The officers’ practice may appear to be consistent with the current reference in ss.9(2) to “a fact” that constitutes RGS. But, it is inconsistent with the Supreme Court’s emphasis on a constellation of factors, reflected throughout the FINTRAC’s STR Guidance, which extensively lists ML/TF indicators, separated by industry.
It does not assist that, within the AML context, there is no judicial finding, at least yet, questioning the lawfulness of FINTRAC’s approach. But by substituting its conclusion for that of the RE, FINTRAC officers disregard: (1) the obligation that s.7 and ss.9(2) place on REs (not FINTRAC officers) to come to a conclusion; and, (2) that the law interpreting RGS permits two competing conclusions, so long as they are both objectively demonstrable.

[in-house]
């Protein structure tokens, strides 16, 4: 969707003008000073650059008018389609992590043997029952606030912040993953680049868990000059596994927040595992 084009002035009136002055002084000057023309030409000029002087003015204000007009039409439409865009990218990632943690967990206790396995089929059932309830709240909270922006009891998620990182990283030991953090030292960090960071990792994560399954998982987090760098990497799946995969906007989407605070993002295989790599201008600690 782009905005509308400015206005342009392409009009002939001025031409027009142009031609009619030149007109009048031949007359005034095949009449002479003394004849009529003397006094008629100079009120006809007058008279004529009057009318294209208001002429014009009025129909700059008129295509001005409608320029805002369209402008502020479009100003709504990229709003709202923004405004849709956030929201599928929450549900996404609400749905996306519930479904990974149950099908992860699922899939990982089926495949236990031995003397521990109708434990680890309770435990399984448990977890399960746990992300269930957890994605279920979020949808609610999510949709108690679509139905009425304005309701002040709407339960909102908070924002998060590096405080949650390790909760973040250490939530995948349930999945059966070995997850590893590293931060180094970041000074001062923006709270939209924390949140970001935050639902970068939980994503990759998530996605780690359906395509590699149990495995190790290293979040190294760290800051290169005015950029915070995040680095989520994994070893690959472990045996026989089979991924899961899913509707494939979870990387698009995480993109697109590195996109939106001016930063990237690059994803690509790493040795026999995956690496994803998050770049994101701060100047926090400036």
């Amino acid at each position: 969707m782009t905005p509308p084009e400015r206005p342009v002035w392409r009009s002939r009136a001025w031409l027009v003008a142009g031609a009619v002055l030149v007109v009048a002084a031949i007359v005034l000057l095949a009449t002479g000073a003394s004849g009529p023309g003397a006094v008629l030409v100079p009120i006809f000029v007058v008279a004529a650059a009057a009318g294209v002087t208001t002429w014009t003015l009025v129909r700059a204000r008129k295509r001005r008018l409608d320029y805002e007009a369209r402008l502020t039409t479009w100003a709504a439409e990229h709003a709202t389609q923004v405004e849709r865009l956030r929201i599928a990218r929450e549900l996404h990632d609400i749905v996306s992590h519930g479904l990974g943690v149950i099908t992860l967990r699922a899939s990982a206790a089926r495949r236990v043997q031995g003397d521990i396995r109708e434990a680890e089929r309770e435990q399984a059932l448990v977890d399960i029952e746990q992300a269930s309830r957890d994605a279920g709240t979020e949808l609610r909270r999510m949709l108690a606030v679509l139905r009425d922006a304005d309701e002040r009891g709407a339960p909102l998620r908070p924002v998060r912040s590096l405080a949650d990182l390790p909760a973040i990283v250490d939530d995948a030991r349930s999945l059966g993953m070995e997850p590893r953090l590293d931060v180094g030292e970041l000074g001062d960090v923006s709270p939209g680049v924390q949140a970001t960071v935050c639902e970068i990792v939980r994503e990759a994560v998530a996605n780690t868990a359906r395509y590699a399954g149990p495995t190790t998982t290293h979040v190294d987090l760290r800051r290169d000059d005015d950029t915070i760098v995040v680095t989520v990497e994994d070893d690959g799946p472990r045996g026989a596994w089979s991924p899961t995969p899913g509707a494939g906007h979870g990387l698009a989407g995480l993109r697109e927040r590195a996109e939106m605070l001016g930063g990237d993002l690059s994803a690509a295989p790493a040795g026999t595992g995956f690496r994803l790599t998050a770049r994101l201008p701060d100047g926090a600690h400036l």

In the result, the RE may be left with a findings letter that concludes that the RE failed to file one or STRs, jeopardizing its commercial relationships with other REs, in addition to exposing it to an AMP.
Deleting the reference to “a fact” from ss.9(2) could reasonably be construed as an attempt to bring it into alignment with the Supreme Court’s interpretation of RGS. But, the Regulatory Impact Statement accompanying the amending regulation makes no reference to the reason for the amendment, other than stating that it is intended to reflect the current standard practice of many REs. Moreover, the STR Guidance continues to imply that the presence of a single indicator or fact can support a finding of RGS (“On its own, a single ML/TF indicator may not appear suspicious…”). Rather ironic, given the extensive listing of ML/TF indicators throughout the remainder of the Guidance. Most importantly, the practice of Compliance Officers conducting reviews after the amendment was Gazetted in June 2019 has not changed.